In the following description, the present invention will be described in more detail in terms of exemplary embodiments.

A driving assist apparatus in accordance with the invention will be described below with reference to a parking assist apparatus as an example. FIG. 1 is a block diagram illustrating the construction of a parking assist apparatus 100 in accordance with an embodiment of the invention. The parking assist apparatus 100 has an automatic steering device 20, and is controlled by a parking assist ECU 1 that is a control device. The parking assist ECU 1 is formed by a CPU, a ROM, a RAM, an input signal circuit, an output signal circuit, a power supply circuit, etc. Furthermore, the parking assist ECU 1 has an image processing portion 10 that processes images acquired via a back camera 32 described below, and a steering control portion 11 that controls an automatic steering device 20. The image processing portion 10 and the steering control portion 11 may be separate from each other in terms of hardware within the parking assist ECU 1, or may be separate in terms of software while sharing the CPU, the ROM, the RAM, etc. that are provided in the parking assist ECU 1.

A steering angle sensor 23 for detecting the amount of steer of a steering shaft 21 that transfers the movement of a steering wheel 22 to steering tire wheels 25, and a steering actuator 24 that provides steering force are connected to the steering shaft 21. In addition to providing a steering force during an automatic steering mode, the steering actuator 24 may serve as a power steering device that provides an assist steering force while a driver is steering. The steering control portion 11 controls the driving of the steering actuator 24.

The steering control portion 11 receives an output signal of the steering angle sensor 23, and also receives output signals of tire wheel speed sensors 41 that are provided for the individual tire wheels for detecting the rotation speeds thereof and an output signal of an acceleration sensor 42 that detects the acceleration of the vehicle.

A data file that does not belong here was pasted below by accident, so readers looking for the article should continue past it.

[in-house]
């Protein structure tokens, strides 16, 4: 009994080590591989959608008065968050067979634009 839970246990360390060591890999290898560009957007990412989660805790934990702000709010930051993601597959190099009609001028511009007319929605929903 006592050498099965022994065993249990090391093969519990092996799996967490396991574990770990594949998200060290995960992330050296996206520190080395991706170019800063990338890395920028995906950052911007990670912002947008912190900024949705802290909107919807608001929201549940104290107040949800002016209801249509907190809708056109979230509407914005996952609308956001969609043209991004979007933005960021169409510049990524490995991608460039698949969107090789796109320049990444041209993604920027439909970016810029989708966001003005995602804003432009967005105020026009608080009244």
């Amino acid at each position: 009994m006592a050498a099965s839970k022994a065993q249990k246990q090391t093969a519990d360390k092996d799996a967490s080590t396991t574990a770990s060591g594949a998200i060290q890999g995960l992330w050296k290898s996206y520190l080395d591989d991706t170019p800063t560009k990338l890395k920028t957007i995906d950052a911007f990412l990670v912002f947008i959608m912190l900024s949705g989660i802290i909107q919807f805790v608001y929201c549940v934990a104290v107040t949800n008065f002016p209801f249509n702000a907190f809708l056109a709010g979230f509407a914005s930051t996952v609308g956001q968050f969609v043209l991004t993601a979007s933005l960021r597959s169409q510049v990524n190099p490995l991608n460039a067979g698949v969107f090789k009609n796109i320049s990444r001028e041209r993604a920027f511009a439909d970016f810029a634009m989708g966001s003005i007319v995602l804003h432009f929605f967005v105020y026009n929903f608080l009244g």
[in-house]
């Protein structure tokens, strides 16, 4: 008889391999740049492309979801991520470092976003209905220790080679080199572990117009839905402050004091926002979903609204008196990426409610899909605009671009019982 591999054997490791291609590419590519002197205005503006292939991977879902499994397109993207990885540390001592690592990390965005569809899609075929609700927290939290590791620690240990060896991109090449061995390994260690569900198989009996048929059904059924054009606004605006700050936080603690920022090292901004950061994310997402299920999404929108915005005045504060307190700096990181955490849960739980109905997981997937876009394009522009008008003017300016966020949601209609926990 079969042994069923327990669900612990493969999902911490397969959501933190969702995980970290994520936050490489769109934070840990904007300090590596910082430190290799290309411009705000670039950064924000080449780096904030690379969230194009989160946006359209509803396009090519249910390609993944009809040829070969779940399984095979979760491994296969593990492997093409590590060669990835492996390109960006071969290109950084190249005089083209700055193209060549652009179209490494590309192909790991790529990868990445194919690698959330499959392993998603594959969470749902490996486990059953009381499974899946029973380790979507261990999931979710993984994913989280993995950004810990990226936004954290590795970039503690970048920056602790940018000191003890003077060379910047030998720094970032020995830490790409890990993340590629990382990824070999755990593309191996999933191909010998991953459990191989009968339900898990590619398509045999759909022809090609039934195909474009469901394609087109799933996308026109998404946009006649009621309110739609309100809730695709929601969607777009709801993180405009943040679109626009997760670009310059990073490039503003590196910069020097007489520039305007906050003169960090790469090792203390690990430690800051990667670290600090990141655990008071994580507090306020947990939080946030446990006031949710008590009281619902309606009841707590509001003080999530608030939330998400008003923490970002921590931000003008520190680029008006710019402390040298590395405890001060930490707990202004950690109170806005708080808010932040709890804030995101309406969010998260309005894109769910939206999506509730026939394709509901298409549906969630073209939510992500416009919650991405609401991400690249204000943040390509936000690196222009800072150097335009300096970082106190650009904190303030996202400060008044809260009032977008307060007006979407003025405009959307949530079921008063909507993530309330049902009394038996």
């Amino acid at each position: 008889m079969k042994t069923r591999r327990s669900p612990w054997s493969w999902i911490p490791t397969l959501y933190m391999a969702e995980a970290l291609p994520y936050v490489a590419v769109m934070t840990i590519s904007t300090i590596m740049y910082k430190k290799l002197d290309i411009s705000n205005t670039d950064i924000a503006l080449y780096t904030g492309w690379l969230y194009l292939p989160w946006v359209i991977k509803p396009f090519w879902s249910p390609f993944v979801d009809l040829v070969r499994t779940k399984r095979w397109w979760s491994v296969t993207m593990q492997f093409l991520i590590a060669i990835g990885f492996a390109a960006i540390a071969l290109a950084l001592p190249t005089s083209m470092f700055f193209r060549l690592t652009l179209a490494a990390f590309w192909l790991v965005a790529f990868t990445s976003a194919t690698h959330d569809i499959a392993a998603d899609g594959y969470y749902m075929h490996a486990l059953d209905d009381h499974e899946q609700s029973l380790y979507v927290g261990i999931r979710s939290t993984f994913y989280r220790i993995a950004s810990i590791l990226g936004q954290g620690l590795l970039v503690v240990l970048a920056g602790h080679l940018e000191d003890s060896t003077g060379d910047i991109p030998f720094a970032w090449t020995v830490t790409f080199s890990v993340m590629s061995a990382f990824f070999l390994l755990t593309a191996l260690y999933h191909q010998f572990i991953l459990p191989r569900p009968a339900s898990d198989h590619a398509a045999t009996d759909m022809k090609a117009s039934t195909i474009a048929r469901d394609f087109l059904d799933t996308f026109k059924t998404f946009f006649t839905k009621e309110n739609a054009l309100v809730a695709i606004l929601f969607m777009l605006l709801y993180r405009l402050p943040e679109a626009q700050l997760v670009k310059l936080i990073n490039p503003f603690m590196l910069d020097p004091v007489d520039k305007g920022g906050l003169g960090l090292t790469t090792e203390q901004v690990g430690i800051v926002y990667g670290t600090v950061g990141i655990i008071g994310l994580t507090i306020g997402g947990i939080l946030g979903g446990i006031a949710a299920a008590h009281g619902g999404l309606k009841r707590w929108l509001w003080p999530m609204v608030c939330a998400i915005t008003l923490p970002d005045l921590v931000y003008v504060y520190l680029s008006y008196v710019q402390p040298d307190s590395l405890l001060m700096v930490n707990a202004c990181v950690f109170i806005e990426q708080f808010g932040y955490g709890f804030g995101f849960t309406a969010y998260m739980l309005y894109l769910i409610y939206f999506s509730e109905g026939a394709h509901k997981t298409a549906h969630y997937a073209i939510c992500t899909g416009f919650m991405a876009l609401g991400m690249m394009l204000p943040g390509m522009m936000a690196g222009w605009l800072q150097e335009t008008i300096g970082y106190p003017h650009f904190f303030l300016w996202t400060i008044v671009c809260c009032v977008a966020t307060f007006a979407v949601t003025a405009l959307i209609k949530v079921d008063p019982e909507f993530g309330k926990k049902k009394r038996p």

The aforementioned image processing portion 10 receives an image signal, that is, an output signal of the back camera 32 disposed at a rear portion of the vehicle for acquiring mages in a rearward direction. The image processing portion 10 is connected to input means 31 for accepting a driver's input operation in conjunction with the parking assist, a monitor 34 for displaying information in the form of images to a driver, and a speaker 33 for presenting information in the form of sounds and voices.

Next, assist operations of the parking assist apparatus will be specifically described. Firstly, a first control form of assist operation will be described. In the first control form, an assist is performed for a generally termed garage parking operation as illustrated in FIG. 2 where a vehicle 200 is backed into a garage 220 that faces a road 210. FIG. 3 is a flowchart of a control in the first control form. FIG. 4 is a diagram indicating a relationship between the steering angle and the turning curvature in this apparatus. FIGS. 5A to 5C are graphs regarding the turning curvature, the alarm speed and the limit speed with respect to the running distance on an assist path set in this control.

The control illustrated in FIG. 3 is started after the output of a command for the parking assist ECU 1 to start the parking assist following a driver's operation of the input means 31, and continues to be executed by the parking assist ECU 1 until: i) the vehicle reaches the vicinity of a specified target parking position, or ii) it is determined that the vehicle cannot reach the target parking position by a single backing run. This control continues unless the assist operation is cancelled by a driver using the input means 31.

Specifically, a driver moves the vehicle to an arbitrary start position of parking assist, and recognizes a target position in a rearward image taken by the back camera 32 and displayed in the monitor 34. After that, the driver operates the input means 31 so as to start the parking assist control illustrated in FIG. 3. If the target position is not seen in the display screen of the monitor 34, the driver moves the vehicle to a position where the target position can be seen in the display screen, and then start the assist. In the description below, it is assumed that a reference point of the vehicle 200 at the start position of the parking assist is a point A. The reference point A may be at other positions, for example, a center of a rear end of the vehicle, the center of gravity thereof, a front end of a side portion, a rear end of a side portion, etc. The vehicle being at the reference point A is indicated by 200 a.